The importance of diversity to my role and our Trust – a blog by Olga Colaco for EDHR Week
Olga Colaco is the Nurse Manager of the Gynaecology Research Team at Saint Mary’s Hospital and also represents clinical research nurses, research midwives and clinical research practitioners on the Research & Innovation (R&I) Equality, Diversity & Human Rights (EDHR) Group.
To mark Equality, Diversity and Human Rights (EDHR) Week 2021, Olga shares why equality, diversity and inclusion are important to her personally and what both her roles involve.
Hello, my name is Olga Colaco and I have worked at the Manchester University NHS Foundation Trust (MFT) since 2000. I realised that I had transferable skills and knowledge from my previous nursing roles that I could bring to research nursing and joined R&I as a Senior Clinical Research Nurse in 2014.
My role as a Research Nurse Manager
As a Research Nurse Manager, I oversee a team of clinical research nurses and clinical research practitioners (CRPs) and facilitate research delivery on a daily basis. To do this effectively, critical thinking, effective communication skills, integrity and excellent decision-making skills are paramount.
My Clinical Research Delivery Team colleagues and I work closely alongside our colleagues in the Non-Clinical Research Delivery Team, including the Research & Innovation Manager (R&IM)and Clinical Trials Manager, as well as clinical teams within the Saint Mary’s Managed Clinical Service, in order to deliver clinical research studies in the field of gynaecology. Currently, the team is delivering a number of recruiting studies, such as the NES/T study, which is trialling a hormone gel as a potential contraceptive method for men.
I have experience delivering research studies across a range of other clinical areas, including cardiovascular, hepatology, psychiatry, Huntington’s disease, diabetes, surgery, Ear, Nose and Throat (ENT), dermatology and gastroenterology. Now that I have worked within R&I for good few years, I have a great appreciation for clinical research nursing and the evidence base that research provides to clinical practice. My perspective changed completely through working in a research role, as I address clinical questions in a different way with my research ‘thinking cap’ on.
The importance of Equality, Diversity and Inclusion (EDI)
Equality, Diversity and Inclusion (EDI) in nursing and midwifery is essential, as it provides opportunities to deliver the highest quality of care to patients. It is essential for healthcare providers to learn about patients’ cultures, and thereby have a positive impact on patients’ health outcomes.
EDI is one of the objectives within the MFT appraisal process, and by achieving this objective, we all can contribute to and exemplify our Trust Vision and Values. Our professional standards of practice and behaviours as clinical research nurses, research midwives and CRPs are underpinned by EDI values. This means we must treat people as individuals, avoid making assumptions about them, recognise diversity and individual choice, respect and uphold their dignity and human rights.
It is important to involve women from a wide range of backgrounds in research studies, to ensure that the findings of the research can be applied to our diverse population. We also know that the outcomes for patients involved in research studies are better, so we must ensure that all patients have the opportunity to be involved in research.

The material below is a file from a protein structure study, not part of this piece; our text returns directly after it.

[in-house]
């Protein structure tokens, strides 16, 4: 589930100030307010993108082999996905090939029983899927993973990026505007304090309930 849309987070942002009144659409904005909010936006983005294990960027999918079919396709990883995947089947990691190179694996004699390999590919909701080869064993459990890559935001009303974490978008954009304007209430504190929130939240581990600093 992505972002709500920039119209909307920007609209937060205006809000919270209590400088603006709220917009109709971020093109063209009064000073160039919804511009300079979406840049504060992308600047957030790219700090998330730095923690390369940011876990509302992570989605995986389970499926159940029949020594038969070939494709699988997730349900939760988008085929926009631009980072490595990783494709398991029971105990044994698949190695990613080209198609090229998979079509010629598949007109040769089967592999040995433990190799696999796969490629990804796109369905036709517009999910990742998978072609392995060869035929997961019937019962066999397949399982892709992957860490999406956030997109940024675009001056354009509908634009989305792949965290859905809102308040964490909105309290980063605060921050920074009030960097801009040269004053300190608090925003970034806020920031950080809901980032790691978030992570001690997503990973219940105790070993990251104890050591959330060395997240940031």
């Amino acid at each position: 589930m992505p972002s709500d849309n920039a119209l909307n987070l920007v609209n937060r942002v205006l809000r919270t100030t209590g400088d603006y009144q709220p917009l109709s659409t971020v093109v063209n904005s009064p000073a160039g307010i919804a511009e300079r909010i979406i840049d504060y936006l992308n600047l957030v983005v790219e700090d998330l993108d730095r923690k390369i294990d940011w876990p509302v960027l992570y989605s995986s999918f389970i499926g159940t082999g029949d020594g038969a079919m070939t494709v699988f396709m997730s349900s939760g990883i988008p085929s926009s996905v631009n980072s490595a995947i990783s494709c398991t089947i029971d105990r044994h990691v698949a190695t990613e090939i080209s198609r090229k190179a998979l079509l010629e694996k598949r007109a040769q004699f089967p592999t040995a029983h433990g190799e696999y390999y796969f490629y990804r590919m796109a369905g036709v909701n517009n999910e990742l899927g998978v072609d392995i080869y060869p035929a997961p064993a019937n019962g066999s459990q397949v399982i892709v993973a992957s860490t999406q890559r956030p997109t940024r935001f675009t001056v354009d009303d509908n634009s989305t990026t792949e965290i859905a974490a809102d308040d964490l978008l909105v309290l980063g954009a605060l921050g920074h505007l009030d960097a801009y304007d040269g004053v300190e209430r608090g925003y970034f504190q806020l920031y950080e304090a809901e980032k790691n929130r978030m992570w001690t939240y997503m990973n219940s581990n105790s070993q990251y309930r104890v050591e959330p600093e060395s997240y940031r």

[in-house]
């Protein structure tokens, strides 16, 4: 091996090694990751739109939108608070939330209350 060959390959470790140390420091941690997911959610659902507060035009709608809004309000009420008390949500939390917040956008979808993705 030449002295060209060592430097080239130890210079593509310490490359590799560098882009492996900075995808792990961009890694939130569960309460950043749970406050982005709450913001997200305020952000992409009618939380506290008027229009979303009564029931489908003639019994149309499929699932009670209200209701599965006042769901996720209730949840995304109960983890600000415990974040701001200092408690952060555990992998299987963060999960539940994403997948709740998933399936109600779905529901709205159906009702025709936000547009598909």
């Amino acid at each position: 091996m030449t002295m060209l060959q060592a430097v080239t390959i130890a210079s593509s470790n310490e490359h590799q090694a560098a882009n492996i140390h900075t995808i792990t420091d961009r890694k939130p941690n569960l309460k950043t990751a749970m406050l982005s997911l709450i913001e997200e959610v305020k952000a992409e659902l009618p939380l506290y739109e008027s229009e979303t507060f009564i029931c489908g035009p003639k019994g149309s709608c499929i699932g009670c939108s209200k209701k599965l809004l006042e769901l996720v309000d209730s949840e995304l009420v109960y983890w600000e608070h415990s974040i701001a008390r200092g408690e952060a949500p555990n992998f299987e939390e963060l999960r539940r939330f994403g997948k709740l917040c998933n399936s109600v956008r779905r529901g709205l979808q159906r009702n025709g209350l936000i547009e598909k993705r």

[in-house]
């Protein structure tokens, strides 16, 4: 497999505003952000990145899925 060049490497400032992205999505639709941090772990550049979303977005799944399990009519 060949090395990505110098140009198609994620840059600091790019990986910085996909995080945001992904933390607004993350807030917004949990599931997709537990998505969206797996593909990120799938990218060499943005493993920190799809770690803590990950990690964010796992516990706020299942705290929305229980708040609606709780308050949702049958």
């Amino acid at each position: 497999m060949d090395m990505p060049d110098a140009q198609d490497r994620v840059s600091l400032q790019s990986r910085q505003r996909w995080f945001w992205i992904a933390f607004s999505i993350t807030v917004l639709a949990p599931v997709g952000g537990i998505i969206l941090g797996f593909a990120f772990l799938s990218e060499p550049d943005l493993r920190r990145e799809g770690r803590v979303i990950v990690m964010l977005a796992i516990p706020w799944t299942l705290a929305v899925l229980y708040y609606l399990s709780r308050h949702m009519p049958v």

One of our R&I EDHR Group milestones is: ‘Celebrating the diversity of our R&I Team’. In this context, I come from India, which is a country where linguistic diversity is important. Hindi is the mother tongue of almost half of the population in India, while English is used extensively and has the status of a subsidiary official language. I myself can speak a few Indian languages and this helps in understanding various cultures and beliefs.
Celebrating diversity and championing inclusion within the workplace is intended to create and maintain a positive work environment, where the similarities and differences of individuals are valued – and this is something we celebrate strongly within the R&I EDHR Group. A key driver for higher levels of diversity is ensuring we tap into the creative, cultural, and communicative skills of a variety of colleagues, and use those skills to improve healthcare policies and the experiences of our hospital patients and research participants.
My role as an R&I EDHR Group representative
My role as R&I EDHR Group rep is two-way, in that I disseminate information from a clinical research delivery perspective to the group and cascade key information back to my colleagues. I also play a role in delivering our R&I milestones.
A further key element of being a Clinical Research Delivery Team rep for EDHR is to provide mechanisms to share good practice. Every individual should be given the chance to achieve their potential, free from prejudice. Within R&I at MFT, it is essential to celebrate our diverse team to enhance professional knowledge, bring challenge and new perspectives to what we already do in research and innovation.
Organisations that embrace the EDI movement deliver better results, have more motivated staff and greater opportunities to innovate. It is everyone’s role to play a part in embedding equality, diversity and inclusion. I am excited to be part of our Research & Innovation EDHR Group and am looking forward to work with colleagues to contribute to the milestones during the next 12 months.